If department stores can begin the Christmas sales in August, beginning to think about the ghosts and ghouls of Halloween in mid-September is hardly a stretch. The mobile haunted houses that will be springing up in a week or two are great fun for teens and the younger crowds, but some of us prefer to search for the real thing. A real haunted hotel, The Mizpah Hotel, a few hours north of Las Vegas in Tonopah, is a great way to blend comfort with the paranormal.
The historic Mizpah Hotel was once the most luxurious and modern hotel in the southwestern United States. The hotel was nicknamed the “Grand Old Lady” for its refined elegance and upscale atmosphere. In its heyday, the Mizpah was known across the country as one of the finest hotels in the west. Wyatt Earp and Jack Dempsey both have connections to this old hotel, it was the tallest building in Nevada until 1929, and it even had the first electric elevator west of the Mississippi.
The Mizpah has its share of ghosts and has even been featured on a few paranormal investigation shows, such as Ghost Adventures. The Lady in Red is said to haunt the entire fifth floor. Legend has it that she was murdered in the hallway. Legend has it that the Lady was a kept woman who lived somewhere on the floor. One day, her benefactor had left to catch a train out of town, but the train was cancelled. He returned back to her room only to catch her with another man. An argument ensued, concluding with her death in the hallway outside her room.
The Lady in Red has been seen gliding around the hotel ever since. If she is fond of a guest, she is known to leave pearls in their bed. The Lady in Red Suite is named in her honor, and the room certainly does her justice. Even though it is not the room that she inhabited in life, she favors it a bit more now, likely due to the period furnishings and overall beauty of the suite.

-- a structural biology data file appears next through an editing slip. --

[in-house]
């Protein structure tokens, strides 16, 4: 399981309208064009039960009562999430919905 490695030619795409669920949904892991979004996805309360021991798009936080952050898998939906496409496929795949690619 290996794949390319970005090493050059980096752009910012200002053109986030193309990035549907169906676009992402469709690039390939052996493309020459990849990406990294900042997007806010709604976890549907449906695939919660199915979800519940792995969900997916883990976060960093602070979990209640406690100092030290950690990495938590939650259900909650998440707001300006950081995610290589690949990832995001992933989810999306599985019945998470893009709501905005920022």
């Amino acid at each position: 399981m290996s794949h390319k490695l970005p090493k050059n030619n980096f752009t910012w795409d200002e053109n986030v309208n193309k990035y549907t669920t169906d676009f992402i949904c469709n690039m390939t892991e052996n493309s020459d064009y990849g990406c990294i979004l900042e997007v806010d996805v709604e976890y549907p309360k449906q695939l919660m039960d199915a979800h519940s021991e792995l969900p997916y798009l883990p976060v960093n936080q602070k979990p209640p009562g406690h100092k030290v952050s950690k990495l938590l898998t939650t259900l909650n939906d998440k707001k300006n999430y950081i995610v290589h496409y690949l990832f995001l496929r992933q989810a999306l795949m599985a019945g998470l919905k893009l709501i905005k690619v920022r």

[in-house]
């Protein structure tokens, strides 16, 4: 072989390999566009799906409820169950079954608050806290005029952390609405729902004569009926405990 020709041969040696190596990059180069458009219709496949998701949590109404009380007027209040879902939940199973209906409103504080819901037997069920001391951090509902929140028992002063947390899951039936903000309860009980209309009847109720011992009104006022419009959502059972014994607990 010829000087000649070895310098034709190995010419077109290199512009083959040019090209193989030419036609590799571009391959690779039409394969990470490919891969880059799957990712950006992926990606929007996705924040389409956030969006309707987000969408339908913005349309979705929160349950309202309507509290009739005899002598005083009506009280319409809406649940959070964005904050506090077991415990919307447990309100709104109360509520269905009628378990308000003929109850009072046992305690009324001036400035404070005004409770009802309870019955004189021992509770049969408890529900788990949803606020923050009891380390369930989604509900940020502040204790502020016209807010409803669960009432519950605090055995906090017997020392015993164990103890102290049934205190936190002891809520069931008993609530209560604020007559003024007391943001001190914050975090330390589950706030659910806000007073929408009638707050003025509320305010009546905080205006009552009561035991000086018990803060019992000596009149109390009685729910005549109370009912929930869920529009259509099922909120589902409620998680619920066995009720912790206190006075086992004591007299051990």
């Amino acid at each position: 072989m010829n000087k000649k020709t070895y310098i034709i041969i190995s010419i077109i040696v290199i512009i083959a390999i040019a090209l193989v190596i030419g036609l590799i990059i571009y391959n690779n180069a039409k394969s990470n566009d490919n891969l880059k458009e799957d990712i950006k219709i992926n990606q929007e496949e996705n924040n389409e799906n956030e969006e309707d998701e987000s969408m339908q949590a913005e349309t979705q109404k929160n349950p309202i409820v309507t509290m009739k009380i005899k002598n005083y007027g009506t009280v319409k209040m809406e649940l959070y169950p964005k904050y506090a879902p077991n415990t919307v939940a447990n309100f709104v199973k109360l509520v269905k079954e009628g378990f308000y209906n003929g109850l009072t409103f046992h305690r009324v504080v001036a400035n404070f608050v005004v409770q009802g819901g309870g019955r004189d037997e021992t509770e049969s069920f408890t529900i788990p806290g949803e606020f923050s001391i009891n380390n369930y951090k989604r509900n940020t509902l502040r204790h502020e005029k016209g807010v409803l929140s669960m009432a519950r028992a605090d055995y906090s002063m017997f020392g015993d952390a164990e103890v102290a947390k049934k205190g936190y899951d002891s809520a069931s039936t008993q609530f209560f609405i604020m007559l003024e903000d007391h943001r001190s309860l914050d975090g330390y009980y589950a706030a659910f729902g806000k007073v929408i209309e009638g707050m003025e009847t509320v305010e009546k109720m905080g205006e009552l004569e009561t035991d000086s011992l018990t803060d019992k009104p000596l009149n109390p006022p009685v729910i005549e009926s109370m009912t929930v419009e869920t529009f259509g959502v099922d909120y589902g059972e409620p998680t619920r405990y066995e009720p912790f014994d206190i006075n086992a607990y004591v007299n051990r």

The spirits of a few children are said to roam the hotel as well. Their presence is a bit of a mystery since no children are known to have died there. Donna Otteson, the hotel manager, believes that the children may have died elsewhere but chose to return to the Mizpah because of happy memories they may have had of the hotel in its heyday. We will likely never know for sure, unless they decide to tell us someday.
Regardless of how they got there, guests have complained of hearing children running up and down the hallways on nights when there are not any children staying on the floor. Tugging at the back of shirts and unexplained giggling are also attributed to their antics. The children are a curious bunch; they occasionally ask the maintenance staff, as well as Donna, what they’re doing.
The transparent shade of Senator Key Pittman has also been seen drifting about the property. Sen. Pittman is believed to have died in the hotel, just before the election of 1940. Not wanting to forfeit the election, it is rumored that his party kept his body on ice in a bathtub somewhere in the hotel until after the election was over. As it turned out, he did win the election and his body was then sent for burial.
This story has been challenged. Nevada historians now claim that Sen. Pittman actually died in Reno a few days after the election and that the “body on ice” tale is just that, a tall tale. Donna says that she has met with aging locals who remember the fateful election, and they confirm that Sen. Pittman did in fact die in Tonopah.
All of the spirits at the Mizpah are generally benevolent. The most malevolent experience guests have complained of is trouble sleeping because they felt as if someone were standing next to the bed watching them all night.
One thing is for sure, staying at the Mizpah Hotel is like stepping back in time to the glory days of the late Victorian era. It is great that this piece of history has been saved from decay and is still open to the public, unlike many other sites around Nevada.